Uenukuterangihoka Jefferies wouldn’t be in a career he loves and is passionate about without experiencing failure first.
It hasn’t been a straight path for the 26-year-old (Te Whakatohea, Te Whānau a Apanui, Ngāti Awa, Ngāti Raukawa, Ngāti Maniapoto) but he says for every setback, it gave him clarity and drive to pursue what he really wanted to do.
Growing up in Opotiki, he followed his older brother to Hamilton Boys’ High School where he finished his senior years.
“It was a huge transition and it was very difficult for me and I excelled in the other things but not necessarily in my academics. My father puts his influence on us and tries to give us the best opportunities as he’s a businessman and was also a teacher”.
Again, he joined his brother at the University of Waikato and was the recipient of the Tāwera scholarship.
“So, I followed my brother’s footsteps and did a Bachelor in Management, majoring firstly in Accounting and then Te Reo Māori but… that was my dad pushing me through that avenue and it didn’t turn out well,” he says.
Uenuku started to think about where he was going in terms of his career and decided to change his major to International Management which was very difficult. He failed a lot and didn’t enjoy it so he took a year off, lived in Rotorua and enjoyed the freedom. He was able to then realign, refocus and determine his goals.
He finished his degree at Te Whare Wānanga o Waikato and it was connecting with his Ngāti Maniapoto side where he discovered what he is passionate about. He is currently the communications coordinator and videographer for the Maniapoto Māori Trust Board.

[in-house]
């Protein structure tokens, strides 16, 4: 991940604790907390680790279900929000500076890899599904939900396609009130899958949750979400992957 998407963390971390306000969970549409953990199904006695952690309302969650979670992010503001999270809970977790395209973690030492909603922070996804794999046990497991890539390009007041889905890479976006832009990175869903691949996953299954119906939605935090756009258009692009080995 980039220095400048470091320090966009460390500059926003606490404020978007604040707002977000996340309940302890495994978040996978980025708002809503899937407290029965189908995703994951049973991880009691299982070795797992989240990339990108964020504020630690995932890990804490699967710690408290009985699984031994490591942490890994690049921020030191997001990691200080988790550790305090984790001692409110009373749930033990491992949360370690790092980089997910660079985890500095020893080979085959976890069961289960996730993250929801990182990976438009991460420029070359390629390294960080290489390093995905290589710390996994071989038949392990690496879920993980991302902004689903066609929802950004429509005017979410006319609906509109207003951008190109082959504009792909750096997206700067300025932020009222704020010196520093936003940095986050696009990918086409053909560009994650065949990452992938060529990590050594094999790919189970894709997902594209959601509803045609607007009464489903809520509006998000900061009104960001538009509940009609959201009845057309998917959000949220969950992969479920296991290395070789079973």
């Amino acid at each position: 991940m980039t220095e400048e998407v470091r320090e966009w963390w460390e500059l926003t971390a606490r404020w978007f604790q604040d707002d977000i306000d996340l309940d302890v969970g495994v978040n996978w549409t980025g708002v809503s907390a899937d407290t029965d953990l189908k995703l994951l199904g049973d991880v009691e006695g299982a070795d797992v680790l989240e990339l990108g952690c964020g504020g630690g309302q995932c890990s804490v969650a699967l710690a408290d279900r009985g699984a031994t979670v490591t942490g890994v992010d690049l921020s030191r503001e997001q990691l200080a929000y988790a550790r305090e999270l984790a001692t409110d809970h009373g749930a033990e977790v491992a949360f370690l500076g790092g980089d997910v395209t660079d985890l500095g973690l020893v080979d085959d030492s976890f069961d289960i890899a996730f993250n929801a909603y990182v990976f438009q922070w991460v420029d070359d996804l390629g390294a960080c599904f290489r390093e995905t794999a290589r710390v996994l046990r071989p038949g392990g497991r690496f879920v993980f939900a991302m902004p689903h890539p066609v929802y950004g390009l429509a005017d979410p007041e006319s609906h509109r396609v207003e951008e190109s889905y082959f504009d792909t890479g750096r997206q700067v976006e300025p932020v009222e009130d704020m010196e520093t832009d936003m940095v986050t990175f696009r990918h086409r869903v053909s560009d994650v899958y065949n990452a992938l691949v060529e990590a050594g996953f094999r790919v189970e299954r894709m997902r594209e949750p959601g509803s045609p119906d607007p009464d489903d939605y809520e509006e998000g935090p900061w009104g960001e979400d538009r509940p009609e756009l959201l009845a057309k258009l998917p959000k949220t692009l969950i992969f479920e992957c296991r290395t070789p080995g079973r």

“I want to become an indigenous film maker possibly. But I am starting small, very small, taking what I can and hopefully from that, if work increases then I guess you get to choose your projects and from that hopefully maybe a short film, going on to hopefully making something meaningful and worthwhile especially for Māori”.
Uenukuterangihoka says no matter which career direction he went in, he always felt supported by Te Pūtea Whakatupu.
“It’s whānau. You have people like Karleen who are so committed and invested and that’s when you see connections really establishing themselves, it’s so natural, it’s organic and it’s crazy,” he says.
Uenuku says the whānau at Te Pūtea Whakatupu Trust try to pick their strengths and harness that and no matter what you choose to follow they continue to help you grow and even to this day Karleen still checks up on him and the whole idea of whānau has stayed with him.